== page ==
Neighbourhoods around the country will have to put up with antisocial, loud and offensive behaviour from difficult tenants if the Government removes the 90-day notice period for evictions.
The Government is considering this move as part of an extensive review of tenancy laws, including allowing tenants to make modifications to their rentals and having pets without needing permission.
If the 90-day eviction notice is removed, neighbourhoods around the country could have to put up with antisocial, loud and offensive behaviour from a small group of disruptive tenants regardless of how badly the landlord would like to evict them.
It's important to note that the 90-day notice is an option of last resort and only used when the tenant, landlord and neighbourhood relationship has broken down.
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In a survey, we asked our members why and when they had used this 90-day provision. Many had never issued such a notice and of those who had, most had only issued one over the past five years. The main reasons for using the 90-day-notice was antisocial behaviour, disturbing neighbours, aggression and damage. It's obvious that while this provision is rarely used, it is absolutely necessary.
We want to provide good tenants with warm, dry and safe homes, but to do this, we also need to remove a tenant if they are disrupting those living around them, or destroying the property. The NZ Property Investors Federation does not believe tenants causing problems in their neighbourhoods should stay while their innocent neighbours are forced to leave.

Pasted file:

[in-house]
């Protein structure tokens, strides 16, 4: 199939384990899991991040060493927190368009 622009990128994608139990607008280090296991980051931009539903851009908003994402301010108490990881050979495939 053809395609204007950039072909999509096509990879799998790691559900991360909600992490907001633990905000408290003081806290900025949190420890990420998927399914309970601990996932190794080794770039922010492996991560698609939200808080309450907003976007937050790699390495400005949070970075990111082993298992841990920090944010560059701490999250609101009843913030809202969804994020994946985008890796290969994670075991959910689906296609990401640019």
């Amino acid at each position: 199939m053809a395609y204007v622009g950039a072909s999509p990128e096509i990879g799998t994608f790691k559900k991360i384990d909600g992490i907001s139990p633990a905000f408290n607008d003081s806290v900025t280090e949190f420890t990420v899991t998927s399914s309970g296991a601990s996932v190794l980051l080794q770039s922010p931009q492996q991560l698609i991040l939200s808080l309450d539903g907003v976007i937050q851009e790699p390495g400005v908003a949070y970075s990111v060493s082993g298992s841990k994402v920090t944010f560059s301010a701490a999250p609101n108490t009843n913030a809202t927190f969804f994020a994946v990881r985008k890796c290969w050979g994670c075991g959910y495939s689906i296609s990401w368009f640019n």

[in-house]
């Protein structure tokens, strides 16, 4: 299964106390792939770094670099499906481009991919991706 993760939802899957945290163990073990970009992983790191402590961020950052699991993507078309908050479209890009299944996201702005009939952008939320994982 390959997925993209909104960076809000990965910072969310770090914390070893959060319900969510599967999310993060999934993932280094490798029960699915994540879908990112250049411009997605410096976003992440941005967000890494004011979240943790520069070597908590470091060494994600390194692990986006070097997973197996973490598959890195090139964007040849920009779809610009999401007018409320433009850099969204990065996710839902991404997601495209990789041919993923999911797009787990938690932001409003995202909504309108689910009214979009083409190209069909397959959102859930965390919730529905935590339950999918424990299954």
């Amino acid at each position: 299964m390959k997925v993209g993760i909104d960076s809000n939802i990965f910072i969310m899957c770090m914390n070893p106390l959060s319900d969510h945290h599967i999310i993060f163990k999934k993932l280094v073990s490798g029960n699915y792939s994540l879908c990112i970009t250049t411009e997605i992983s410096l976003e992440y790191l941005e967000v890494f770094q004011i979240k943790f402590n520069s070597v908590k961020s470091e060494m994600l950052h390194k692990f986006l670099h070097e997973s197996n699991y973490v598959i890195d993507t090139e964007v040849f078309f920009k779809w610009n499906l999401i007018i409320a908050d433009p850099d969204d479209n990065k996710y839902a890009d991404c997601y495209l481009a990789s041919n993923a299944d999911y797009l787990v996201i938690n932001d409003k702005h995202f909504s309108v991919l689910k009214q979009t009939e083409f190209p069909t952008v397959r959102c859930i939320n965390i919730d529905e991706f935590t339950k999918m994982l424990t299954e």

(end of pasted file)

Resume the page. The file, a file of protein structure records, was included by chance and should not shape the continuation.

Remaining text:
Landlords will also be forced to become extremely cautious when offering their home to tenants.
With the existing 90-day notice option, we can give tenants with a few blemishes the benefit of the doubt and provide them with a home. These tenants can turn out to be excellent and go on to have wonderful relationships with their landlords and neighbours.
However, if they continue to have loud parties or other disruptive activities, we need the ability to move them on. The 90-day clause is a safety net to protect landlords against badly behaving tenants. It is not the norm and we don't want it to be.
Those advocating for the removal of the 90-day clause say there are other avenues if a tenant's behaviour gets this out of control.
They're right, it is legally possible to take a tenant to the Tenancy Tribunal to request termination, but this requires a hearing and evidence. This is actually the preferred way to end a tenancy, but in cases of antisocial, disruptive and abusive tenants, neighbours are often too afraid to come forward and give evidence.
The 90 day-notice rule allows for termination without neighbours being put under undue stress, fear and intimidation.
There is existing proof that not using the 90-day notice leads to poor outcomes for neighbourhoods.
The Government has instructed the state housing provider, Housing New Zealand, to implement a "sustaining tenancies" approach to their tenancies. Effectively this means that they won't terminate tenancies even in extreme cases. This has led to a recently reported case in Hastings which left a street living in fear.
Neighbours were facing intimidation tactics, swearing, relentlessly partying, multiple burnouts and ongoing abusive behaviour which took over their once quiet street. These acts of intimidation and threats of violence from a group of unruly tenants was not addressed because of the "sustaining tenancies" directive and not issuing 90-day notices.
A similar situation occurred in Motueka and probably many other parts of New Zealand.
We support the Government's approach to providing better rental properties for tenants and we're proud that 97 per cent of our members ensured our homes were insulated before the deadline last month. We remain committed to working alongside Government to achieve better housing results for all New Zealanders.
It's important to remember that this issue is not about landlords or even tenants. This is about sensible housing policies for all our communities. If landlords cannot effectively remove tenants with bad behaviour, it is neighbours that suffer.
• Andrew King is executive officer of the New Zealand Property Investors Federation